Tackling the Supply and Affordability of Housing: Lessons from London

tackling housing

Thoughts on an article by Alex Steffen in the Guardian and an old BBC Documentary.

A thought provoking article flashed across my screen today from Alex Steffen from the Guardian (click on image below for article). And by chance I also came across a surprising BBC VIDEO this week that explains a lot about the UK housing industry.  The two are fantastic as a pair of bookends to some of my recent thinking on housing supply on this little island. I’ve posted the video at the end of this article for your viewing pleasure.

From my vantage in London UK, and my place in the development industry and as a prospective homeowner, I feel this issue quite personally. Housing supply in global cities is a complex, wicked problem. We need to look at the the housing supply systemically and cohesively from the beginning of the supply chain right to the end.

Unaffordable

I find the winds of housing policy unpredictable here in the UK – clumsy, blunt and often cross-purposes. The market and industry is not functioning properly – how else can one explain Greater London’s anemic supply of less than 20,000 new units for year, every year for the past decade – in the face of net in-migration of 100,000+ people per year? My hometown of Vancouver BC – a quarter of London’s population – produces about 20,000 units for about 30,000 to 40,000 new migrants annually.

Steffen writes that regional and local government needs a step change in how they plan and review development applications:

“In order to build that kind of housing we need efforts that are new not only in scale, but in approach. We can build some housing incrementally, without changing the skyline or cityscape, but not anything like enough. To produce enough homes to matter, fast enough, we’re going to have to fundamentally alter parts of our cities. That, of course, demands a local government willing and able to plan and permit such widespread change. It also takes an array of home-builders doing the actual work, often in more innovative and low-cost ways …”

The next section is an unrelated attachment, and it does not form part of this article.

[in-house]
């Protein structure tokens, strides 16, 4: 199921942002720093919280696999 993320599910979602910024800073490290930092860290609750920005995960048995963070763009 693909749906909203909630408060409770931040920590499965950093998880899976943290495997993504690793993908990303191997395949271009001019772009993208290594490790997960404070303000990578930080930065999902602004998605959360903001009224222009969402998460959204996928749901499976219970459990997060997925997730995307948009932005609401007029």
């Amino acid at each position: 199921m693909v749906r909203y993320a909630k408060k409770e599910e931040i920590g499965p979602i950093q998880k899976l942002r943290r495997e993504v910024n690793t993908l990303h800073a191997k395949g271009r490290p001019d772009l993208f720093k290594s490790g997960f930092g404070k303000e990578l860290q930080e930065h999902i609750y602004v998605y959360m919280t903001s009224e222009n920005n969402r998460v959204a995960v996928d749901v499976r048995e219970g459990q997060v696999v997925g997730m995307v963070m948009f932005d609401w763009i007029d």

Steffen also begins to address some facets of the wicked problem mainly from a design perspective but he stalls at form, forgetting other complex systemic pieces of the puzzle:

Combine compact development on a large scale with a push for more sustainable urbanism, and we can see the outlines of cities that will work in the 21st century take form. We can enable low-consumption lives through better public services and sharing systems. We can convert excess roads and parking lots into great streets, green spaces and parks, making denser neighborhoods nicer to live in then they were before and more resilient to weather extremes. We can promote green building and more sustainable water and energy infrastructure, making rising prosperity even more ecologically frugal. We’re only just glimpsing how much hope for the planet rests on getting cities right.”

What’s missing?